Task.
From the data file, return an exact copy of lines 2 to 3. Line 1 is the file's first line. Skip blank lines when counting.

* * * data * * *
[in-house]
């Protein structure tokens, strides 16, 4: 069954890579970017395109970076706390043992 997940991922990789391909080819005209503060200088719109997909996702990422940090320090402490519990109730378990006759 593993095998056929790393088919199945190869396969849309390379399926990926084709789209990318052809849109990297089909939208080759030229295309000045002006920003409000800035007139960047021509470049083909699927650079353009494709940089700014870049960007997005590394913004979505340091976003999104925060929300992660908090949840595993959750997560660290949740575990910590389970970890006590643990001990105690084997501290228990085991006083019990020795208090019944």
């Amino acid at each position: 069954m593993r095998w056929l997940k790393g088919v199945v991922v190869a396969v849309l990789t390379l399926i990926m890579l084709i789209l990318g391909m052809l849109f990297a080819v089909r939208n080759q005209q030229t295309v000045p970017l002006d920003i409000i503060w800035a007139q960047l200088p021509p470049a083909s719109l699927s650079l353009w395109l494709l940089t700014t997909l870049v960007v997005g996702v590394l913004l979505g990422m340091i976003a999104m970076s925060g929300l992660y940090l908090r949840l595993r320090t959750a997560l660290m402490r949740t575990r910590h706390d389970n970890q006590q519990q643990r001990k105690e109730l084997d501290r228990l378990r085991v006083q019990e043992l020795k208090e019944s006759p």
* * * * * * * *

């Protein structure tokens, strides 16, 4: 069954890579970017395109970076706390043992 997940991922990789391909080819005209503060200088719109997909996702990422940090320090402490519990109730378990006759 593993095998056929790393088919199945190869396969849309390379399926990926084709789209990318052809849109990297089909939208080759030229295309000045002006920003409000800035007139960047021509470049083909699927650079353009494709940089700014870049960007997005590394913004979505340091976003999104925060929300992660908090949840595993959750997560660290949740575990910590389970970890006590643990001990105690084997501290228990085991006083019990020795208090019944």
């Amino acid at each position: 069954m593993r095998w056929l997940k790393g088919v199945v991922v190869a396969v849309l990789t390379l399926i990926m890579l084709i789209l990318g391909m052809l849109f990297a080819v089909r939208n080759q005209q030229t295309v000045p970017l002006d920003i409000i503060w800035a007139q960047l200088p021509p470049a083909s719109l699927s650079l353009w395109l494709l940089t700014t997909l870049v960007v997005g996702v590394l913004l979505g990422m340091i976003a999104m970076s925060g929300l992660y940090l908090r949840l595993r320090t959750a997560l660290m402490r949740t575990r910590h706390d389970n970890q006590q519990q643990r001990k105690e109730l084997d501290r228990l378990r085991v006083q019990e043992l020795k208090e019944s006759p």